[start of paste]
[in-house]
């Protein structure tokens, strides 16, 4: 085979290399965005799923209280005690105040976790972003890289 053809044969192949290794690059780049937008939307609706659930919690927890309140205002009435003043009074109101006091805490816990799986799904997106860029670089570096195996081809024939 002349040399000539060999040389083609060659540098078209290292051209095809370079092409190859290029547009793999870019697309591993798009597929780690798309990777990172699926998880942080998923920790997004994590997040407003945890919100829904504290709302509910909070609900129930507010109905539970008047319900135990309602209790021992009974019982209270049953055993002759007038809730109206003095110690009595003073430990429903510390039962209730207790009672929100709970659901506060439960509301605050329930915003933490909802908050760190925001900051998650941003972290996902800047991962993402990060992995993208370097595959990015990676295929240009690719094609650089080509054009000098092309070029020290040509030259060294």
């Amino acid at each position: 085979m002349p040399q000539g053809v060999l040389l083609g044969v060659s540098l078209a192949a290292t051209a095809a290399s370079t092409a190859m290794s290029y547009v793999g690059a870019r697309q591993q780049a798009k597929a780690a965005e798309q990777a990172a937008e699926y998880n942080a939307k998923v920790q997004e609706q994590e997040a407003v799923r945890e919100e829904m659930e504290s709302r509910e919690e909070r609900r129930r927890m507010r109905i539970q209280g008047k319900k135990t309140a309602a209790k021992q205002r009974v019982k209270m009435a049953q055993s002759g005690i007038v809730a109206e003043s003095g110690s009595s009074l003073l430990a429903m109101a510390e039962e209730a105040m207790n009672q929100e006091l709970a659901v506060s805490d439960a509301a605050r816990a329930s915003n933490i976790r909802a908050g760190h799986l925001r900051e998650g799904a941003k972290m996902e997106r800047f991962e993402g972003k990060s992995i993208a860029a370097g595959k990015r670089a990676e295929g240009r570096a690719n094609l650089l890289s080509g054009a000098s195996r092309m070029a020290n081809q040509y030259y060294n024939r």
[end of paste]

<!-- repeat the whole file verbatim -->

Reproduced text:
[in-house]
């Protein structure tokens, strides 16, 4: 085979290399965005799923209280005690105040976790972003890289 053809044969192949290794690059780049937008939307609706659930919690927890309140205002009435003043009074109101006091805490816990799986799904997106860029670089570096195996081809024939 002349040399000539060999040389083609060659540098078209290292051209095809370079092409190859290029547009793999870019697309591993798009597929780690798309990777990172699926998880942080998923920790997004994590997040407003945890919100829904504290709302509910909070609900129930507010109905539970008047319900135990309602209790021992009974019982209270049953055993002759007038809730109206003095110690009595003073430990429903510390039962209730207790009672929100709970659901506060439960509301605050329930915003933490909802908050760190925001900051998650941003972290996902800047991962993402990060992995993208370097595959990015990676295929240009690719094609650089080509054009000098092309070029020290040509030259060294």
């Amino acid at each position: 085979m002349p040399q000539g053809v060999l040389l083609g044969v060659s540098l078209a192949a290292t051209a095809a290399s370079t092409a190859m290794s290029y547009v793999g690059a870019r697309q591993q780049a798009k597929a780690a965005e798309q990777a990172a937008e699926y998880n942080a939307k998923v920790q997004e609706q994590e997040a407003v799923r945890e919100e829904m659930e504290s709302r509910e919690e909070r609900r129930r927890m507010r109905i539970q209280g008047k319900k135990t309140a309602a209790k021992q205002r009974v019982k209270m009435a049953q055993s002759g005690i007038v809730a109206e003043s003095g110690s009595s009074l003073l430990a429903m109101a510390e039962e209730a105040m207790n009672q929100e006091l709970a659901v506060s805490d439960a509301a605050r816990a329930s915003n933490i976790r909802a908050g760190h799986l925001r900051e998650g799904a941003k972290m996902e997106r800047f991962e993402g972003k990060s992995i993208a860029a370097g595959k990015r670089a990676e295929g240009r570096a690719n094609l650089l890289s080509g054009a000098s195996r092309m070029a020290n081809q040509y030259y060294n024939r």